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If I'd known then...
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[Today I have a guest blogger, fellow Poisoned Pen Press author Jane Finnis. Like Mary and me, Jane writes Roman historical mysteries. Her first century Aurelia Marcella series is set in the province of Britannia right on the edge of the Roman Empire. Buried Too Deep, the sequel to Aurelia's earlier adventures Get Out Or Die and A Bitter Chill, was published this month, see Jane's website. Jane lives not far from the Yorkshire coast, and recently traveled south for an appearance in Cambridge, where a most interesting question was posed to her. Here she ponders further upon it.... ]

If I'd known then...

I've been travelling this week. June is a lovely time to be gadding about in England - trees and hedges in wonderful green leaf and blossom; gardens a blaze of flowers; weather - well, OK, this is England, so you can't guarantee wall-to-wall sunshine, but as it happened I had sunny days for most of my journeyings. Beautiful.

Of course I wasn't wandering about merely to admire the scenery. That was a bonus. My third Aurelia Marcella mystery, BURIED TOO DEEP, is just out, and I wanted to tell the world about it...well if not the entire planet, at least the mystery lovers who went to the CrimeFest convention in the western port city of Bristol, and then the folk who two days later gathered at Heffers bookshop, in the ancient university town of Cambridge, in eastern England.

Whenever I meet mystery readers, I'm always prepared for a bombardment of questions about my work. "Where do you get your ideas from?" is one of the staples. "Why do you write about Roman Britain?" is another. (One of our small relatives, now grown up so I won't embarrass her by giving a name, once asked me, "Do you write about Roman Britain because you can remember what it was like?")

At Heffers bookshop, the questions were good. There were just two of us fielding them, both published by Poisoned Pen Press; Laurie R King, and yours truly. I was delighted to be appearing with Laurie; she's a prolific and popular mystery writer, besides being entertaining company. The queries were put to start with by Richard Reynolds, who's in charge of crime and mystery at Heffers - books, I mean, in case anyone was thinking it didn't sound a very safe place to visit. I must stop using this kind of bookish shorthand - I sometimes find myself saying things like "I went to a great crime evening on Tuesday," and wondering too late what passers-by must make of it.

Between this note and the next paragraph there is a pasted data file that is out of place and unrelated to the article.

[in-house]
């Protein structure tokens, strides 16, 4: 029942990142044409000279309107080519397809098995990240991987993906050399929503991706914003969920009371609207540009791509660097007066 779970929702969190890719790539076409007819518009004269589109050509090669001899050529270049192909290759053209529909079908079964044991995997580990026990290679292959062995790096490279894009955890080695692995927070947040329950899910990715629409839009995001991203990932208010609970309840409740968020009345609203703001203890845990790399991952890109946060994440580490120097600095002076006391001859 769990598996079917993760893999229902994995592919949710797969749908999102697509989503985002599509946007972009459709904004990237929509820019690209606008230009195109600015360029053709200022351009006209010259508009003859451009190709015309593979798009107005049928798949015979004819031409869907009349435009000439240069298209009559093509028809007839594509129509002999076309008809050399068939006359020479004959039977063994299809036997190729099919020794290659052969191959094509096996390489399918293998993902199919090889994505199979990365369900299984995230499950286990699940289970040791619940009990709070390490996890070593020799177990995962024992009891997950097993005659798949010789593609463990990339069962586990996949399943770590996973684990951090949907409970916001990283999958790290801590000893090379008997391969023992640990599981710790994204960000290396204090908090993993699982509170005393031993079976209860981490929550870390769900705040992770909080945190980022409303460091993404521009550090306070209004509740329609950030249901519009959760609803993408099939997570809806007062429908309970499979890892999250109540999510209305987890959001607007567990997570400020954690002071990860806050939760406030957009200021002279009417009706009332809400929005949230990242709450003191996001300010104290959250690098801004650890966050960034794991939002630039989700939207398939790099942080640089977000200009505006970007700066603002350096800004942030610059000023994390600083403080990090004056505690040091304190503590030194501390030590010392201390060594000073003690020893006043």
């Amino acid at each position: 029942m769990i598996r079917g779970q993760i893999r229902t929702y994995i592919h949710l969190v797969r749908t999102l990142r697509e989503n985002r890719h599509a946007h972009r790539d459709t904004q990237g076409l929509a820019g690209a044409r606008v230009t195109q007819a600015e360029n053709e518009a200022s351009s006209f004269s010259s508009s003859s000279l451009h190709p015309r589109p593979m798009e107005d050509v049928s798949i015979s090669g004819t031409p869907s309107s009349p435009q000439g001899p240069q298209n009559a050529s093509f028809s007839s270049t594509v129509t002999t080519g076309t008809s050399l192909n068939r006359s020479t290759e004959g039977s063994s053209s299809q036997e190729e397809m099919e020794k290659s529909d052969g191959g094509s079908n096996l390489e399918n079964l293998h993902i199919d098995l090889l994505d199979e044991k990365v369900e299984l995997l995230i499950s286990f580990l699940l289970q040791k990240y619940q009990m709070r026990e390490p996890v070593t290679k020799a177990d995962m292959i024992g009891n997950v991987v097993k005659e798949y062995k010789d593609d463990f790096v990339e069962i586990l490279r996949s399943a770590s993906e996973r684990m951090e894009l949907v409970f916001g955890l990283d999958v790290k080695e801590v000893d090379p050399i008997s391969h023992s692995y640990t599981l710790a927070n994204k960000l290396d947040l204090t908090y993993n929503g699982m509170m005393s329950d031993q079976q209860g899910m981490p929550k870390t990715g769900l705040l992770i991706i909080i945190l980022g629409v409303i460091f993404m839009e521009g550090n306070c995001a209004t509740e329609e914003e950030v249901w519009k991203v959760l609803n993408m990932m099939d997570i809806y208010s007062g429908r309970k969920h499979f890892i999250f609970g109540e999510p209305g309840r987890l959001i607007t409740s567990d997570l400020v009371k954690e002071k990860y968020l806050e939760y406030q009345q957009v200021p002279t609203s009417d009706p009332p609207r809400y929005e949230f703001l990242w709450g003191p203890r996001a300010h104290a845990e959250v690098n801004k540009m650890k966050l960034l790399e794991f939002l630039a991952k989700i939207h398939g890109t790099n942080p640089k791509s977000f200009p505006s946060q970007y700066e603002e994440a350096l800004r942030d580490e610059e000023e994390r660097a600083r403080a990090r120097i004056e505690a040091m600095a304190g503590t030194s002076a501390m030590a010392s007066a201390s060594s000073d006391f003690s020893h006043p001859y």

Richard posed several deliciously challenging questions, and his very first was something I'd never been asked before: "Can you pick out one thing which you didn't know about being a published author until you became one, and which has surprised you?"

Yes, I can. I never realised just how much we authors are expected to be involved in the marketing of our books, even when we're very new and unknown. Of course I knew that best-selling authors gave press interviews and appeared on tv and radio, and signed copies of their books at bookshops, and sometimes even gave talks. But I thought that only happened once they had become best-sellers.

Not so, I learned. We are all roped in to the selling game, from our first novel onwards; in fact it's a necessary rite of passage to becoming a best-seller. I don't know if I'll ever achieve that exalted status, but I sure as eggs won't achieve it if I don't help with the marketing as best I can.

The traditional image has the writer beavering away in solitary state in her/his study, garret, or shed, writing and re-writing the MS till author and publisher are happy. That's true as far as it goes. But I'd assumed, like most readers, that I'd hand over the finished book to my publisher and say, "OK, that's my bit done - now you go ahead and sell it." That isn't how it works at all. Perhaps it never was. But in this market-oriented age, we're all expected to do our bit to help our books sell.

Authors have different ways of doing this, of course. Whether it's going to conferences, signing copies in shops, speaking to readers' groups, organising an interesting website, running a lively blog, circulating newsletters to keep readers up-to-date...the important thing is to be in touch with readers, so they don't forget that choosing and buying a book is a far more rewarding experience than choosing and buying a can of beans.

As I said at Heffers, all this came as a surprise to me. And Richard was too tactful to ask a follow-up question which I, as a one-time BBC radio interviewer, might have lobbed in for good measure. If I'd known then what I know now about marketing, would it have put me off wanting to be published?

Of course not! I write because I want to, and I want people to read my books, and if that means I get to help put the word about, it's fine by me. I enjoy the chance to make contact with my readers or potential readers, face-to-face when I can, or through the wonders of the Internet. And I reflect on this: the out-dated picture of the author cocooned in her solitary garret has one major drawback - solitary can equate with lonely. Many authors in bygone days used to complain that theirs was a lonely craft. Nowadays, it isn't.

Authors in the 21st century may have a more strenuous writing life than their predecessors did; but there's no doubt in my mind that it's a more interesting life too.

--Jane Finnis

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